• Agnes holds a doctorate in Profanity, Smak. The way she shoots off her mouth, as my brother, Axel, is fond of saying, “You’d think she brushed her teeth with gunpowder.” I’ve dodged being the subject of her wrath for years, but like Internet spam, mail from AARP and jury duty summonses, sometimes you just find yourself on the receiving end of a big bowl of Unwelcome. I’m in COMPLETE agreement with you that it doesn’t hurt to be nice. I love it when the subway goes above ground in spurts. I always think that’s cool.

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  7. Kind to strangers and knows how to calculate cost and percentage. You are a model citizen.

    Liked by 2 people

  8. Agnes sounds like the sort of person who would order supplies for AnyCompany USA. Try to make yourself look good by going cheap and let someone else cover the cost of dealing with the crap you purchased. May good things will come your way for your kindness to Verneda.

    Liked by 1 person

  9. I’ve got the same dilemma with my own transit check!!! Ugh, I wish we could go back to the nickel per ride… And the tokens were kinda cool… My dad would always have a dish full of them on his desk… Now people make earrings out of them.. Go figure..
    I’m glad your metrocard went to a good home…. She seems appreciative and she likes pets and NYC!!!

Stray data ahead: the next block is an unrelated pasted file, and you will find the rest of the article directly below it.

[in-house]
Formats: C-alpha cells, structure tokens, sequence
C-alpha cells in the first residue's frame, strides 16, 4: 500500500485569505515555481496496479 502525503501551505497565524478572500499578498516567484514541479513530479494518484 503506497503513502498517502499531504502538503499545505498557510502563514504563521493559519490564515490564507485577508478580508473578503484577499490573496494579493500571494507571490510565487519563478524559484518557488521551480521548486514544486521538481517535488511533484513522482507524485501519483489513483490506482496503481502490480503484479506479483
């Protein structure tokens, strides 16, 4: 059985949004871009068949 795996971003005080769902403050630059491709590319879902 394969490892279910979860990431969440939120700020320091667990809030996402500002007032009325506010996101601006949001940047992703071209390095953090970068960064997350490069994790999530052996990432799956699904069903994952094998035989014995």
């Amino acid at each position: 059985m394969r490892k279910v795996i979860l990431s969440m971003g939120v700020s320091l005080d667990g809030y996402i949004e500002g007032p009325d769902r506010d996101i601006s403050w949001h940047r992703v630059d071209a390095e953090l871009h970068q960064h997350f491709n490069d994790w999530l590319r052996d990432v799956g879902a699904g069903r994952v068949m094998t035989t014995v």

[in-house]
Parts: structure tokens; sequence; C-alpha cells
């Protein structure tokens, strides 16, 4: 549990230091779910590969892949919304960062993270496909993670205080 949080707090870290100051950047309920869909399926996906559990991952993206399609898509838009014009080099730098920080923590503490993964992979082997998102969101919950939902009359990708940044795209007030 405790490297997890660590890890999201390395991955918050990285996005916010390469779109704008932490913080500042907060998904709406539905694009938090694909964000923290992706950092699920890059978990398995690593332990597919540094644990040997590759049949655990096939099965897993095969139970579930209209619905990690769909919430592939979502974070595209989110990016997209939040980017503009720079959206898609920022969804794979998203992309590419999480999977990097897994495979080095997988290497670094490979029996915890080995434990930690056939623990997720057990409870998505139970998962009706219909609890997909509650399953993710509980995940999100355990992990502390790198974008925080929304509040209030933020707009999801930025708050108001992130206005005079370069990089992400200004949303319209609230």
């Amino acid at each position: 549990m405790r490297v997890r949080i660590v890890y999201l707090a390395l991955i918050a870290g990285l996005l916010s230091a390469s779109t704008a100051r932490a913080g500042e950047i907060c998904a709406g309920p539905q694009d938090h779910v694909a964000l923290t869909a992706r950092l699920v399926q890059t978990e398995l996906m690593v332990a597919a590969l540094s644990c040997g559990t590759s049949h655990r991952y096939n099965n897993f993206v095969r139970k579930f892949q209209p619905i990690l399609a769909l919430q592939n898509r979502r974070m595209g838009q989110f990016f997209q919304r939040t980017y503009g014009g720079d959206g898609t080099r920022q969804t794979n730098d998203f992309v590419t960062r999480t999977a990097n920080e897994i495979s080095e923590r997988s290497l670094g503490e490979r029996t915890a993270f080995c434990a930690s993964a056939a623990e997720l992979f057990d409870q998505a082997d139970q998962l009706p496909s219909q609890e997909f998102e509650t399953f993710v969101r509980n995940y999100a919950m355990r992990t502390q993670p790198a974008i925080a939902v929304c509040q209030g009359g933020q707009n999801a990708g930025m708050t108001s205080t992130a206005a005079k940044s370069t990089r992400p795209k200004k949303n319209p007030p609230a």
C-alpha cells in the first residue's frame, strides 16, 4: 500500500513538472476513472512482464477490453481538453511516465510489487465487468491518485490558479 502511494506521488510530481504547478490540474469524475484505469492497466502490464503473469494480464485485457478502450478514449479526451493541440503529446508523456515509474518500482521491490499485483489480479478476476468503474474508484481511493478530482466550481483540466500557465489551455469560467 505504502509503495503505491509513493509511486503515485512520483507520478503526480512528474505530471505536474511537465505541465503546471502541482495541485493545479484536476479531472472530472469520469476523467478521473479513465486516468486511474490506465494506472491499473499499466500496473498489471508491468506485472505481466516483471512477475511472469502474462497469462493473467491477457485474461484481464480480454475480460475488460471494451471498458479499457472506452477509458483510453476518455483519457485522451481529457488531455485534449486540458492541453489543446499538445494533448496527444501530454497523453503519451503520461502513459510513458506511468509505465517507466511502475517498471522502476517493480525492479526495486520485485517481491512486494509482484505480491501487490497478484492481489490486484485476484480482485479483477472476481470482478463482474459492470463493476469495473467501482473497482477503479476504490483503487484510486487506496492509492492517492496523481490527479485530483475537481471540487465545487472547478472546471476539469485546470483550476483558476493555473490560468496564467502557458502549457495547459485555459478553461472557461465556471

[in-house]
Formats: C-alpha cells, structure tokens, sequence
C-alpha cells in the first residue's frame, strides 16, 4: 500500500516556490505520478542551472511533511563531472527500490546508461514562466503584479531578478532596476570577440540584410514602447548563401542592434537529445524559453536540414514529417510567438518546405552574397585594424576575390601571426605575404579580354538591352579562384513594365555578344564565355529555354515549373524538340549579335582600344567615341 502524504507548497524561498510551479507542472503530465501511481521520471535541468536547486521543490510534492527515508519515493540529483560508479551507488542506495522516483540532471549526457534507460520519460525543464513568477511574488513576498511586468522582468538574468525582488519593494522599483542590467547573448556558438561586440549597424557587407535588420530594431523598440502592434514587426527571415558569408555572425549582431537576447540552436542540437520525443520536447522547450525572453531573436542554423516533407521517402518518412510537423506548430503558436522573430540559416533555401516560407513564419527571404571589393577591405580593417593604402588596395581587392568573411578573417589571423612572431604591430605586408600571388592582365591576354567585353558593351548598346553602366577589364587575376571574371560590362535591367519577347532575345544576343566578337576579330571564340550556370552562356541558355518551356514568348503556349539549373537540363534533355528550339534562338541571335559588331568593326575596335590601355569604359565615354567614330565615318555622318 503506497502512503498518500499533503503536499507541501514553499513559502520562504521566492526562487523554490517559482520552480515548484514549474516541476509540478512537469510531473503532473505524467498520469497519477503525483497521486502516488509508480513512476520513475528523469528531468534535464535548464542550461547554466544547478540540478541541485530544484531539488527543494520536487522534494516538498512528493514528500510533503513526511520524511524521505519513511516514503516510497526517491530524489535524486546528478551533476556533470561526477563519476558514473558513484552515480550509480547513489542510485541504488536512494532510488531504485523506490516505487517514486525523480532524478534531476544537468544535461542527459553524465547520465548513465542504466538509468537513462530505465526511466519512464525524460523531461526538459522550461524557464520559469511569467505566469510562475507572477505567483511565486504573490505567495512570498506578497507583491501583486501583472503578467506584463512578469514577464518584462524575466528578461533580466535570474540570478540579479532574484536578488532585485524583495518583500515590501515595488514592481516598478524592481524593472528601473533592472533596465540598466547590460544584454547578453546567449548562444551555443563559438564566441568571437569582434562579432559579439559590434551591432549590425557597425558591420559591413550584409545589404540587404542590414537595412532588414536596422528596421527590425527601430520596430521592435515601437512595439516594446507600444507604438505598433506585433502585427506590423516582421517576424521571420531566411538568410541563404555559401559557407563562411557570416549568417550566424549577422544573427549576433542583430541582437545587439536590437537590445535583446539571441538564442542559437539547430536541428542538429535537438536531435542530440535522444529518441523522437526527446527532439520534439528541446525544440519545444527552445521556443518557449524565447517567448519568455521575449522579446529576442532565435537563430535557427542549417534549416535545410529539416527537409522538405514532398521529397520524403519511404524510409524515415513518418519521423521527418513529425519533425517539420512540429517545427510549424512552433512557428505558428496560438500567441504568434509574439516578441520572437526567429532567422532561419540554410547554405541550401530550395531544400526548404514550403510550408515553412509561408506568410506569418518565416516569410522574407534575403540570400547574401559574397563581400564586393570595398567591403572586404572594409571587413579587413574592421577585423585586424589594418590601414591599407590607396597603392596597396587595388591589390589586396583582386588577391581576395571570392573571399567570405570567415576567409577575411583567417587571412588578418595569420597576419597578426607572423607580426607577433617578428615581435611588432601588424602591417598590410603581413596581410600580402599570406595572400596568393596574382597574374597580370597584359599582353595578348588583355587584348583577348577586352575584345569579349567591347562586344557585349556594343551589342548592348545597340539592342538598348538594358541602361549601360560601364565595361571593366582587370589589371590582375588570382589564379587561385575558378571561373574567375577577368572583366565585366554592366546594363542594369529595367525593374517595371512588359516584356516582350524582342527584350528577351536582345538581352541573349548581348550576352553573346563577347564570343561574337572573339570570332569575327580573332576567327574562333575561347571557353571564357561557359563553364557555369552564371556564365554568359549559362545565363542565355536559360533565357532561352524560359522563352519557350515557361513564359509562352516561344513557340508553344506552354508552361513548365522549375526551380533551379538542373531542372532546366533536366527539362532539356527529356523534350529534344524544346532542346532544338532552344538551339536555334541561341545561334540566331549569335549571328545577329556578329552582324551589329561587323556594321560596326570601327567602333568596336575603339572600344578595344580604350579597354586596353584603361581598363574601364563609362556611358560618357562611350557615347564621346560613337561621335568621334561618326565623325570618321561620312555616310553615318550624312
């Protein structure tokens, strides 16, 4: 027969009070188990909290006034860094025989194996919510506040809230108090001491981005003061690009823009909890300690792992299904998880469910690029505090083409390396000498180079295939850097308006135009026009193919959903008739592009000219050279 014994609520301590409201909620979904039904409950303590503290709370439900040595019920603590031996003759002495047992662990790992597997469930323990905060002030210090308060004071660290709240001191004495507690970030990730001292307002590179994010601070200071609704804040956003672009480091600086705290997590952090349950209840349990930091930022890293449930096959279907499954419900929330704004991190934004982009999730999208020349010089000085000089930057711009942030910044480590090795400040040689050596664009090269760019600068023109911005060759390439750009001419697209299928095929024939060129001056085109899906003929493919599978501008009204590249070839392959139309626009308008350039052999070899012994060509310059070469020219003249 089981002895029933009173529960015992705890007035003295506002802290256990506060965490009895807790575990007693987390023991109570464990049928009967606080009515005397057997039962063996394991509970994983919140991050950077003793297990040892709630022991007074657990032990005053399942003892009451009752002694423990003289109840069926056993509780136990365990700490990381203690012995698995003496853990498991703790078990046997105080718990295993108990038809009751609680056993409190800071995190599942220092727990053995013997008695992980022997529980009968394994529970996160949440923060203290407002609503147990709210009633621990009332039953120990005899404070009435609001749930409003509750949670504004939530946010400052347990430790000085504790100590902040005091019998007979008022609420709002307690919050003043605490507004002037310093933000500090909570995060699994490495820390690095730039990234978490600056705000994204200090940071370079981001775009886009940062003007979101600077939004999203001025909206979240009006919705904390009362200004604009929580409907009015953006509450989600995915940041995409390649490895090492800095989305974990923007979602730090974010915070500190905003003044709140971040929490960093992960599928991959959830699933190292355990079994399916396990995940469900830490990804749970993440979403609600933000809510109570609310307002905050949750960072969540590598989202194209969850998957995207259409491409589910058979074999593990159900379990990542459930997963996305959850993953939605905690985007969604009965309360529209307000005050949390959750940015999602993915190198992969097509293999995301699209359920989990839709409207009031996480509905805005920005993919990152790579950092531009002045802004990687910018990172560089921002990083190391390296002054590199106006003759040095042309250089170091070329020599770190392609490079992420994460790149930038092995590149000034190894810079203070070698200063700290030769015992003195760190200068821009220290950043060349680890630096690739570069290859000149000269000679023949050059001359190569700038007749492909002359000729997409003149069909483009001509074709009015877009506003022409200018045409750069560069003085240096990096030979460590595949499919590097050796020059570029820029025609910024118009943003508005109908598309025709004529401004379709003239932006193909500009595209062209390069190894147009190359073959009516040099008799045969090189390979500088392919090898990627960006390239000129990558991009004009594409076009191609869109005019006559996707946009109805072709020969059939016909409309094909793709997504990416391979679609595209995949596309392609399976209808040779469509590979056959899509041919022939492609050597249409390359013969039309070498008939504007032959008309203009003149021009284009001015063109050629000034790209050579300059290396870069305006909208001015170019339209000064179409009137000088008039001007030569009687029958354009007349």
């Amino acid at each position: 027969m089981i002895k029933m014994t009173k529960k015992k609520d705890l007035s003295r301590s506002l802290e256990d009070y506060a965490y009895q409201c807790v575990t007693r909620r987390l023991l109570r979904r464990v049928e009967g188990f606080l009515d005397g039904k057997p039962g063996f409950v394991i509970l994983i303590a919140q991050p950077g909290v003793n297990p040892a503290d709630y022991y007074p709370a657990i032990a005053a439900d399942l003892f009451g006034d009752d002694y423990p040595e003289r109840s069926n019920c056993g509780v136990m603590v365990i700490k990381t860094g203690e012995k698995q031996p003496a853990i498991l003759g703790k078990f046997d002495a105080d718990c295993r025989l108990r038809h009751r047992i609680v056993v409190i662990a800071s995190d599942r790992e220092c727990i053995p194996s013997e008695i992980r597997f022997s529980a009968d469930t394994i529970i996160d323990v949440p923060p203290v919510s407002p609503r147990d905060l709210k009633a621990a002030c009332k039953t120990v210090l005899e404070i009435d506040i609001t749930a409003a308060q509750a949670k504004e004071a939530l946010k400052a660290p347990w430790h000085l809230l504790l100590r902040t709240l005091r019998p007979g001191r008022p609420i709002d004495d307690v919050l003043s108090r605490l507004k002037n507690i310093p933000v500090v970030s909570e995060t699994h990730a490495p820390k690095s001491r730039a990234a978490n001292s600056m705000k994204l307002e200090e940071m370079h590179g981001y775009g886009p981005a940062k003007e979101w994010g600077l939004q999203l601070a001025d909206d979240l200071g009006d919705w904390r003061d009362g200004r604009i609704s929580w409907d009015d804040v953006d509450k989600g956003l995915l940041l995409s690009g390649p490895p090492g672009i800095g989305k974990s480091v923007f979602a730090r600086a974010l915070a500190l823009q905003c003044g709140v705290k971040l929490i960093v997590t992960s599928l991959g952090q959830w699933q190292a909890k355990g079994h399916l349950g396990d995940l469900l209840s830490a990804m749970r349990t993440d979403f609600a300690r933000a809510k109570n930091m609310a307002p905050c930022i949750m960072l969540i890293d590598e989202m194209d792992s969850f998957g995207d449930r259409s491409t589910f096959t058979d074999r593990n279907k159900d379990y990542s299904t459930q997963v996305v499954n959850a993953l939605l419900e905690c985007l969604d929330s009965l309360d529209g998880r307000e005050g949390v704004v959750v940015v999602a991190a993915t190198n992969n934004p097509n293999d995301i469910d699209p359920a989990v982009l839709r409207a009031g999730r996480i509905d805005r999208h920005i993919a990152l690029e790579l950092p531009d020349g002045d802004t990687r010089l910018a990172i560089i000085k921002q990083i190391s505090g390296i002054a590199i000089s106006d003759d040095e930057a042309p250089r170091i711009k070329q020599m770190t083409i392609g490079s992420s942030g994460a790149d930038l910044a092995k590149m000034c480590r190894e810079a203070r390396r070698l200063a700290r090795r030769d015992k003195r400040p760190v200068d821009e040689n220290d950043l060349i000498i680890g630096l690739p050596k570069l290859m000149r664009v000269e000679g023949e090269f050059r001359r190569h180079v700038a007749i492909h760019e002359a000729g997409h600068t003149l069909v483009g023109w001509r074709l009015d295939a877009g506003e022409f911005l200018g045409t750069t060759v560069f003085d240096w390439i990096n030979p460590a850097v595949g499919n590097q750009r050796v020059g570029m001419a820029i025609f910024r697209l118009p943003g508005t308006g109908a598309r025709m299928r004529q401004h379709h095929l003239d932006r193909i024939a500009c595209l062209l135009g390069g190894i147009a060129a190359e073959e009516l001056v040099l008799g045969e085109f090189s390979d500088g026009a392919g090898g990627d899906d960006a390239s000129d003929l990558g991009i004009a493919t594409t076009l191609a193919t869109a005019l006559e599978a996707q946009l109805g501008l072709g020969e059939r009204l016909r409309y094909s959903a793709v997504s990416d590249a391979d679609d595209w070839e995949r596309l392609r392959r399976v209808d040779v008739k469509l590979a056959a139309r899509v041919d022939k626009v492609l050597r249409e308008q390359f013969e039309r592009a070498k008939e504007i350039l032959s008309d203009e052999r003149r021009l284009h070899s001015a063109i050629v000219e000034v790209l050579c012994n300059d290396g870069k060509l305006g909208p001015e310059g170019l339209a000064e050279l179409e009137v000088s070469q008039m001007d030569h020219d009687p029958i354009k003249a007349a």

PS: the temperature today feels like we are reverting back to autumn… It’s a conspiracy, I tell you!

    Liked by 1 person

    • Normally the transition from one fare increase to the next is seamless for me, but as you can tell from this post, I had help from company sources with deviating from tradition. Winter is very reluctant to pack up and leave. This continued cold is ridiculous. Soon, I anticipate the temperature will have that brief period of feeling perfect. Then, we’ll shift into sweltering summer heat.

      Yes, Verneda did seem to rock.

      Liked by 1 person

  10. Cheers to you helping Verneda … and to her for being a appreciative and a good sport. Nonetheless, the monthly pass is the way to go, especially when you use it as often as you do. Let’s face it … it’s your wheels!

    BTW ,,, good questions to her!

    Liked by 1 person

  11. Hmm…My card didn’t stop working today, but my company has a debit Transit Check. The money is deposited onto a debit card that we use at the kiosks. I need to get in touch with the “People Department” at my office. (BTW– that’s the new term for HR department)

    Liked by 1 person

    • If you started your card on or before the 29th, it would work fine, like the card I passed onto Verneda. But, if you have the old $112 monthly pass and you just activated it today, then you would have invited all kinds of problems including the MTA gremlins popping out of the turnstile and beating you with sacks full of old tokens. That’s why I started my new old fare card on the 29th. Capisce?